The Latin American and Caribbean Contemporary Art Web Archive is a collection developed by the Ivy Plus Libraries Confederation‘s Art & Architecture Librarians, and is an extension of an existing effort focused on collecting publications in all formats that document contemporary art and artists of Latin America and the Caribbean. The agreement defines contemporary art as it refers to ‘developments in the visual arts from 1975 to the present,’ with material sought ‘for the entire career of artists who have been active at any time since 1975.’

This archive aims to preserve for researchers the personal and official websites belonging to notable contemporary Latin American and Caribbean artists in order to assure the continuing availability of the important content they contain.

Click here to access and browse the collection on Archive-It here

ARTES Event: Visit to Kingston Lacy, Dorset, May 9, 2019

The Spanish Room at Kingston Lacy

ARTES has organised a tour of Kingston Lacy, the country estate of the Bankes family. The house has an important art collection, including works by Velázquez, Tintoretto, Rubens, Van Dyck and Brueghel. It is also famous for its ‘Golden’ or ‘Spanish Room’, featuring an early 17th-century Venetian ceiling and hangings of gilded leather. In 1857 Gustav Waagen said of the paintings once decorating this room: “I know no other collection in England containing so many valuable pictures of the Spanish school” .

The visit will consist of: 
-Tour of art collection and rooms
-Picnic lunch
-Visit to the grounds and kitchen gardens, including the Japanese Gardens.

Members are advised to contact ARTES for practical information regarding timings, trains and prices. It will be possible to take part in the visit as a day-trip from London. 

Please RSVP by 24 April to p.baker_bates@open.ac.uk and artesiberia@gmail.com

Maius Workshop Meeting: Alex Letvin, ‘Baroque Rivals? Zurbarán and Murillo Between Seville and Madrid’

The next meeting of the Maius Workshop will take place on 18 February, 5–6pm, in the Research Forum, Courtauld Institute of Art, Vernon Square, Penton Rise, Kings Cross, London WC1X 9EW (*Please note the change of address).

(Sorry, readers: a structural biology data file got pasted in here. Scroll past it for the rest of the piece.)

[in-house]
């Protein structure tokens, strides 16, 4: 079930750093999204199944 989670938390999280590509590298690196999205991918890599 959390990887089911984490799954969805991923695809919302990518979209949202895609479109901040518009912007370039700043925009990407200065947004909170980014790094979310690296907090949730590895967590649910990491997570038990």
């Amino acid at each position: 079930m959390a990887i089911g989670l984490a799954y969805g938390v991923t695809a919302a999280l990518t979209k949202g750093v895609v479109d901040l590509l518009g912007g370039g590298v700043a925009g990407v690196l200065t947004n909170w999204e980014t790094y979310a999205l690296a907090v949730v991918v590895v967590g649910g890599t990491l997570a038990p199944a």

Alex Letvin, Andrew W. Mellon and Maude de Schauensee Postdoctoral Curatorial Fellow in the Department of European Painting and Sculpture at the Philadelphia Museum of Art, will discuss work-in-progress research on Spanish Golden Age painters Zurbarán and Murillo. 

Maius is a friendly platform for informal dialogue and collaborative research. Our sessions are open to all, and research in early stages of development is especially welcome. We look forward to seeing you at Alex’s presentation, and please feel free to email us with ideas and suggestions for future events.

200 Years of the Museo del Prado, 1819–2019

On 19 November 1819 Ferdinand VII of Spain inaugurated the Museo Real de Pinturas. Over the following two centuries, the new institution would turn into the Museo Nacional del Prado, one of the world’s most visited museums with an unparalleled collection of around 8,200 drawings, 7,600 paintings, 4,800 prints, and 1,000 sculptures.

The Museum will celebrate its anniversary with several exhibitions and events over the course of the year. Highlights of the programme are:

Current exhibitions

Museo del Prado 1819–2019. A place of memory, Museo Nacional del Prado, Madrid, until 10 March 2019

lmd8988This exhibition opens the anniversary celebrations by offering a survey of the museum’s history that focuses on the dialogue between the Museum and society; heritage policies in Spain; the trends that have guided the growth of the museum’s collection and its transformation into a place that has allowed Spanish and foreign writers, intellectuals and artists to reflect on the country’s past and its collective identity.